UPDATE: State Supreme Court Affirms Rice Verdict, Declares Part of 'Tort Reform' Unconstitutional

by Jan Cottingham  on Thursday, Dec. 8, 2011 3:28 pm  

"These farmers have struggled mightily over the last five years after their crops were contaminated and the market crashed. They still struggle."

"The jury found Bayer's conduct in this whole rice fiasco to be egregious," Powell said. "And the trial court agreed and the Supreme Court agreed 7-0 as well."

Barry Deacon of Jonesboro, a lawyer for Riceland Foods Inc. of Stuttgart, echoed Powell's sentiments about the verdict, saying, "We are very pleased with the Arkansas Supreme Court decision today."

Riceland, a rice growers' cooperative, and Deacon have reason to be pleased.

In March, a Stuttgart jury in a separate case awarded Riceland $136.8 million in its lawsuit against Bayer CropScience over genetically modified rice.

The award was believed to be the largest in Arkansas history. The circuit court jury said Bayer CropScience owed Riceland $11.8 million in compensatory damages and $125 million in punitive damages.

At the time, Bayer CropScience expressed its disappointment with the verdict but noted that Arkansas law limits punitive damages to $1 million. In addition, the judge in that case ruled that the punitive damages cap was constitutional and that's how the judgment was entered.

Riceland, however, appealed the punitive damages cap and the high court's ruling certainly appears to support the farmers' cooperative.

"It's very good for us," Deacon said of the Supreme Court's ruling, though he noted other issues were on appeal.
 Asked, however, about Baker's comments, Deacon declined to comment.

The farmers' complaint against Bayer stems from the company's development of a genetically modified rice called LibertyLink. The rice, which hadn't been approved for human consumption, was found mixed in with regular rice seed on farms in Arkansas and Missouri.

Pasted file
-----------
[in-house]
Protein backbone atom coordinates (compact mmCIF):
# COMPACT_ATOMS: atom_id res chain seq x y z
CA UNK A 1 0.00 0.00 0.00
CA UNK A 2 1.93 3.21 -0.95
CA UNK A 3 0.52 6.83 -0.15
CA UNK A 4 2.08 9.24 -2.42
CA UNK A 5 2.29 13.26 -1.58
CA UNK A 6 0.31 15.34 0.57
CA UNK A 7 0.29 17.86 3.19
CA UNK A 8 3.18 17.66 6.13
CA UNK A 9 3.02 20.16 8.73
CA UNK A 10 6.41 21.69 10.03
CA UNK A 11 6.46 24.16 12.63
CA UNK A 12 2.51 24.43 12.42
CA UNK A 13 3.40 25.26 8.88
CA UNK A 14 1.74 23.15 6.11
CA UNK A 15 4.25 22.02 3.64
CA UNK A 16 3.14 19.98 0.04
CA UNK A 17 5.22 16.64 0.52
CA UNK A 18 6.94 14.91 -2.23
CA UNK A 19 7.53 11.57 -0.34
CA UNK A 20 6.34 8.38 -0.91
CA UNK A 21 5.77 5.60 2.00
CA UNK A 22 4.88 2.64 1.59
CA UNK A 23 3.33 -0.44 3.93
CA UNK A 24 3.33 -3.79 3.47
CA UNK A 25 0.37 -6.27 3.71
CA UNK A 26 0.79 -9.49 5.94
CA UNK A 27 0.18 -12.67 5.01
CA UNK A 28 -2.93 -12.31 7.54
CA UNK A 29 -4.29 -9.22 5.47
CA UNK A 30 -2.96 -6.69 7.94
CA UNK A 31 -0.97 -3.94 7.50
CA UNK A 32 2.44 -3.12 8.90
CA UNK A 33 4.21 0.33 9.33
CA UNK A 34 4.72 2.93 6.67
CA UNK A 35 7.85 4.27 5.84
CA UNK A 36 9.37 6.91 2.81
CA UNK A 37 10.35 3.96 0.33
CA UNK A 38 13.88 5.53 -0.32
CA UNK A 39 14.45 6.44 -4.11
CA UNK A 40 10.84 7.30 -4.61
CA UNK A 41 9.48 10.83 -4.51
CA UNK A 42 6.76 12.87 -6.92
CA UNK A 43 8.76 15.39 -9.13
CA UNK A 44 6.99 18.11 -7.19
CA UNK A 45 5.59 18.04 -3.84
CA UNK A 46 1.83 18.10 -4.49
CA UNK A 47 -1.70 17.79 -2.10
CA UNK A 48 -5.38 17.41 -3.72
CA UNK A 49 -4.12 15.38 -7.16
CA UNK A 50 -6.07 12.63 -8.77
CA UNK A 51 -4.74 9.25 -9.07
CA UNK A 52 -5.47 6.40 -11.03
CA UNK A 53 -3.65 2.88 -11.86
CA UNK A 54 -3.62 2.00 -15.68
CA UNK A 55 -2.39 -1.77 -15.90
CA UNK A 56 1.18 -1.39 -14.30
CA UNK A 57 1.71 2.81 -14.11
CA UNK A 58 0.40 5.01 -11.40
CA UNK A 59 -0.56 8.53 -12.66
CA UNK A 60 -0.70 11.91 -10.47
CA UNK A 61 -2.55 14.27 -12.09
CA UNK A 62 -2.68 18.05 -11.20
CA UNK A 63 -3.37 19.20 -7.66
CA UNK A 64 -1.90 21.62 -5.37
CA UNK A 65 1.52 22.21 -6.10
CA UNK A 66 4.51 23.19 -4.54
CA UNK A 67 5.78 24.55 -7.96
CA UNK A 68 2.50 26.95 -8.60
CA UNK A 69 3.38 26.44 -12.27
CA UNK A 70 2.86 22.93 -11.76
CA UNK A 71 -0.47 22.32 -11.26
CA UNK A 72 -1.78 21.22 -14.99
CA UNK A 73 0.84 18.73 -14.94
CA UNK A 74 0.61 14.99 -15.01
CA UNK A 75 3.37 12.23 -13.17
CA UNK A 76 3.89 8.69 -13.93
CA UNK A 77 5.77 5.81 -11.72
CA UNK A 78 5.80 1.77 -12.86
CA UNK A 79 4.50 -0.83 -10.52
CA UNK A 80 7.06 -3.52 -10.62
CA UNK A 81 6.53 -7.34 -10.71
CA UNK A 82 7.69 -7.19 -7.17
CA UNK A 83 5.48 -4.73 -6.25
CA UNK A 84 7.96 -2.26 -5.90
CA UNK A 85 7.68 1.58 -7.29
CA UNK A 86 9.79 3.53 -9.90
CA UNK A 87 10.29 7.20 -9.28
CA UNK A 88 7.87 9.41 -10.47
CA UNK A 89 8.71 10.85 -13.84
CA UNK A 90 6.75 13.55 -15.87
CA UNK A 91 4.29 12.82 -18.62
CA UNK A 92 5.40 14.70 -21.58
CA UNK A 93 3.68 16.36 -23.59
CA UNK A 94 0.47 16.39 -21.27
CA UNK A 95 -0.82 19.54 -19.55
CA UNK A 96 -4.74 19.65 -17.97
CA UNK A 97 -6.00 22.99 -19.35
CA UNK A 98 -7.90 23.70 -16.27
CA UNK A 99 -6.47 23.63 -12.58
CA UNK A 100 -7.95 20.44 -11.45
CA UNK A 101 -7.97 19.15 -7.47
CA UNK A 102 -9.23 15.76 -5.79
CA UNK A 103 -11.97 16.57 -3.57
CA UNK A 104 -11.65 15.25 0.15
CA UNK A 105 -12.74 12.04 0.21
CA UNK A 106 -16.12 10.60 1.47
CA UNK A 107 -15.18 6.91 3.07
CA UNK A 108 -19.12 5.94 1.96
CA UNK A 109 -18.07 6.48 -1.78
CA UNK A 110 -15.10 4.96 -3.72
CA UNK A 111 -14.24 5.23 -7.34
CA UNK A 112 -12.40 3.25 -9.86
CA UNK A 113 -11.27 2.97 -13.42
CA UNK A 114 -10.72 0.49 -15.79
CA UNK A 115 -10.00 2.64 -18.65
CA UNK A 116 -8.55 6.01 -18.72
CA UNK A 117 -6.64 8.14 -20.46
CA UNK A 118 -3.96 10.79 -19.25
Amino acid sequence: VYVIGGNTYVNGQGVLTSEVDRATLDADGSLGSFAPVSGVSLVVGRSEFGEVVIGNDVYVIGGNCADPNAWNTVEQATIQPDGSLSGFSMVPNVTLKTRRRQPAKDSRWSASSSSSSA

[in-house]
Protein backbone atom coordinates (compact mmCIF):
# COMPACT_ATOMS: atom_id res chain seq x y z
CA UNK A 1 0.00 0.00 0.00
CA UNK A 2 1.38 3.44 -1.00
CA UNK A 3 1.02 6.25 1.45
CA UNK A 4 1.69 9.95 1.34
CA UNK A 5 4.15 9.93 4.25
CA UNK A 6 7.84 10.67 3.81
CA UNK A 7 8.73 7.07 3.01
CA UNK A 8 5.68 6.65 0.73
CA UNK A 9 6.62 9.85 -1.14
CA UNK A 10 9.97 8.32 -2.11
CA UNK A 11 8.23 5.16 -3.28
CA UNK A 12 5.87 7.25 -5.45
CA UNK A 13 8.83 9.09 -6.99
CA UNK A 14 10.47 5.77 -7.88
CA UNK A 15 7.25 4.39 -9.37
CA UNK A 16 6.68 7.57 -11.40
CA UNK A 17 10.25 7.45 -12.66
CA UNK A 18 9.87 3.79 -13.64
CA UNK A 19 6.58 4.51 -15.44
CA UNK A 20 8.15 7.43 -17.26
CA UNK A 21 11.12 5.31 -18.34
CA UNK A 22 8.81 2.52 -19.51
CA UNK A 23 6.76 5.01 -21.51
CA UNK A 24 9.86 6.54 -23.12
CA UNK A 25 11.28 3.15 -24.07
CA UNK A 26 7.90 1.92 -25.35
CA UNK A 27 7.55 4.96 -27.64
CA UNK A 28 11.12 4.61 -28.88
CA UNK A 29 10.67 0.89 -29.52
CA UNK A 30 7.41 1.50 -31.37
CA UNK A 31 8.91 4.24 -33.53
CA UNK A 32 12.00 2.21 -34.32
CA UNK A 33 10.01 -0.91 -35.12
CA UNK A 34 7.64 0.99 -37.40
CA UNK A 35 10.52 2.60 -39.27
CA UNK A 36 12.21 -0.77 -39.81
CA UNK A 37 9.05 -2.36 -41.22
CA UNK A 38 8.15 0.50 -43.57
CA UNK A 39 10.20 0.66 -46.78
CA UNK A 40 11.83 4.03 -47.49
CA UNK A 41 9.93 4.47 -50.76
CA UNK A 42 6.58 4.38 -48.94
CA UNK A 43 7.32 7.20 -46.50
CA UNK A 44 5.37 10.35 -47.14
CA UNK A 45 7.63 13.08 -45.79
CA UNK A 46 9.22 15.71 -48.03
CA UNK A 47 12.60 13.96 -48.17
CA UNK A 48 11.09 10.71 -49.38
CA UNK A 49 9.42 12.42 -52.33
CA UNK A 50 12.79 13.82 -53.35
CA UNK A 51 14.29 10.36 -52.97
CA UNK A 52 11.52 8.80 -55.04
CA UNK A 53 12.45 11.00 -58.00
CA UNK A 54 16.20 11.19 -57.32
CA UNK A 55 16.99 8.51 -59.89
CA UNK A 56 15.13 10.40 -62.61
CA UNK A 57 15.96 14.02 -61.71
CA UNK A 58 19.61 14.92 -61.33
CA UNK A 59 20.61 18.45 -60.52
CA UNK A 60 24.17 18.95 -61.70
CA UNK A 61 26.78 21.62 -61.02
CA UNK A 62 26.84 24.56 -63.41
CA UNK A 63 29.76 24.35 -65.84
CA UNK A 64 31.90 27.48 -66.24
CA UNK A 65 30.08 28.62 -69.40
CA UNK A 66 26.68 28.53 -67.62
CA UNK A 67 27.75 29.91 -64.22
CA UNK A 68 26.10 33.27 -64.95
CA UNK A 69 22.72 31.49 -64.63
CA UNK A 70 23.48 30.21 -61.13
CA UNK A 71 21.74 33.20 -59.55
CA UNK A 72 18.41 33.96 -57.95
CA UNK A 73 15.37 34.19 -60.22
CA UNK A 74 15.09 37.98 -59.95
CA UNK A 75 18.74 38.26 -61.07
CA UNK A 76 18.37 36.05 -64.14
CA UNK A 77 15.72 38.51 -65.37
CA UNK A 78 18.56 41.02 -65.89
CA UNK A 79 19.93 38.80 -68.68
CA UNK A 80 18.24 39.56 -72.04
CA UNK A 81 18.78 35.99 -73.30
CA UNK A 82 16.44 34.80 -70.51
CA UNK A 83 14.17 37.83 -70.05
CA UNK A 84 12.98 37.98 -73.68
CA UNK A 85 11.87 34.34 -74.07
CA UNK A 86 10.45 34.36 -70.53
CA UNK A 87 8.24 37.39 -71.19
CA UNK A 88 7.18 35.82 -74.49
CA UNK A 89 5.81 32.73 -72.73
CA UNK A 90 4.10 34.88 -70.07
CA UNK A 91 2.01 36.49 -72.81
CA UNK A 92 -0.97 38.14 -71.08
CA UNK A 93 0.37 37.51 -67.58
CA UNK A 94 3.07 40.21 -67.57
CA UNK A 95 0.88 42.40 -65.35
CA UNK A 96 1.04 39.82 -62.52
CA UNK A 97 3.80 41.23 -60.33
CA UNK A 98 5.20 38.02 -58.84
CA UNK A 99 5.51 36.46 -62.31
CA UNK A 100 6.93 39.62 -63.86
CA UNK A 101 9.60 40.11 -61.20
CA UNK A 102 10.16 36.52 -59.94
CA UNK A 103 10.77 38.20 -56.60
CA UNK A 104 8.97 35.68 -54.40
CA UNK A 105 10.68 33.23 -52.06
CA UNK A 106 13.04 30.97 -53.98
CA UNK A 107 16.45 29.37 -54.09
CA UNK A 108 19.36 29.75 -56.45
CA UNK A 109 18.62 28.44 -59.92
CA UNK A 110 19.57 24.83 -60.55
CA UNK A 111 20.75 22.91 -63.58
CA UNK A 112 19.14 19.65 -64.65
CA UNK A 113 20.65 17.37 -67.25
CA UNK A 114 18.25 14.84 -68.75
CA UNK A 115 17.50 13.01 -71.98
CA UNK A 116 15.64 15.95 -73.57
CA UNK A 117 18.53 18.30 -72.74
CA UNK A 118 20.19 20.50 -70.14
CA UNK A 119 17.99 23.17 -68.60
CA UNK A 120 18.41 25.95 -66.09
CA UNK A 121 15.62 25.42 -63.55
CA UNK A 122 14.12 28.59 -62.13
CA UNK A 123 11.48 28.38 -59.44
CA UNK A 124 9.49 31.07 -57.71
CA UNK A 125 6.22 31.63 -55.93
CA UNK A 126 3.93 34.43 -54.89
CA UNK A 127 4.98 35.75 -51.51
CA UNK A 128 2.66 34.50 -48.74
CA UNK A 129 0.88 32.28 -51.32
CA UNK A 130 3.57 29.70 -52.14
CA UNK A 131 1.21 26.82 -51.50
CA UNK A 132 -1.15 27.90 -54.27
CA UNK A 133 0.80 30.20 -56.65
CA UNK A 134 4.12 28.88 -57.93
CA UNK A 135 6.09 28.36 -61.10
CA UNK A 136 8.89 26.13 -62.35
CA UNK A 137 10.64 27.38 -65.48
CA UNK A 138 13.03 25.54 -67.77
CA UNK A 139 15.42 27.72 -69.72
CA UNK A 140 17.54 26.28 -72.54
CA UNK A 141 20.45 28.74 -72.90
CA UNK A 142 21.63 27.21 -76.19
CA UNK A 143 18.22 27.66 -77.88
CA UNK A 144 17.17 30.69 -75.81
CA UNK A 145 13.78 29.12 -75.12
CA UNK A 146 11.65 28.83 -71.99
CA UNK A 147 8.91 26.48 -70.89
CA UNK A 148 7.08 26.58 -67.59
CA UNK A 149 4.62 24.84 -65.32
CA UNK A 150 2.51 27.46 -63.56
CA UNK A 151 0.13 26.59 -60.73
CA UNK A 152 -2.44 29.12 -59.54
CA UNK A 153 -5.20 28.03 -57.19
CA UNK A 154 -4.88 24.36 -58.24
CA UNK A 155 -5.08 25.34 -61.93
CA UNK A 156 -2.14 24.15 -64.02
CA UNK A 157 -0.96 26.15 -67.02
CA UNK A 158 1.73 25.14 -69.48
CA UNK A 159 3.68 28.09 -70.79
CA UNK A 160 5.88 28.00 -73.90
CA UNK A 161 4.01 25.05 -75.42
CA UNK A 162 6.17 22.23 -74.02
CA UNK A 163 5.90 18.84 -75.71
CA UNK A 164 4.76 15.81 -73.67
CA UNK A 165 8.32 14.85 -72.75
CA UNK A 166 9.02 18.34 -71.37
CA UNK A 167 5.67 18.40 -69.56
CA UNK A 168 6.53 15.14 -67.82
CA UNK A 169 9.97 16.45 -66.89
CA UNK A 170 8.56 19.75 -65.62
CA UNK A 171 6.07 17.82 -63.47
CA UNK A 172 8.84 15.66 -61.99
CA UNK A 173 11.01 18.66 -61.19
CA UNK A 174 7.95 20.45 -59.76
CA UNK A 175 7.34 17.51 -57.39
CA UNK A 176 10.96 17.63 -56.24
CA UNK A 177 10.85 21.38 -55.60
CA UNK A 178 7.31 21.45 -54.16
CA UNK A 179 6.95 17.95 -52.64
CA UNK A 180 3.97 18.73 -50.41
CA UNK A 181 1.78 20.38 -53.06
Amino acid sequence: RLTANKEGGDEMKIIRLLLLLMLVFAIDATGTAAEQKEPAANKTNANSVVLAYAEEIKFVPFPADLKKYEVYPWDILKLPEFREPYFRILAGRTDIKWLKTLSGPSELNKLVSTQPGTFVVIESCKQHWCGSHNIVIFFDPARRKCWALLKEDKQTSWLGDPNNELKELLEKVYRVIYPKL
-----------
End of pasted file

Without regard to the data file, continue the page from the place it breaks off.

Major global markets, particularly the European Union and Japan, refused to buy rice from Arkansas and other farmers in the U.S. after the tainted rice was discovered. The EU relented after tests were implemented to detect contamination by genetically modified organisms, or GMOs.

Arkansas grows about half the nation's rice, and farmers in the state, along with rice growers in California, Louisiana, Mississippi, Missouri and Texas, sued Bayer. The farmers alleged they'd sustained tremendous economic losses. In yet another case, U.S. rice farmers, including a number in Arkansas, and Bayer AG in July reached a $750 million settlement agreement over contamination of the U.S. rice supply by Bayer's genetically modified rice. Thursday's Supreme Court ruling has no bearing on that case.

The Arkansas General Assembly approved the Civil Justice Reform Act of 2003 after a Mena jury awarded $78 million — $63 million of that in punitive damages — to the family of a nursing home patient.



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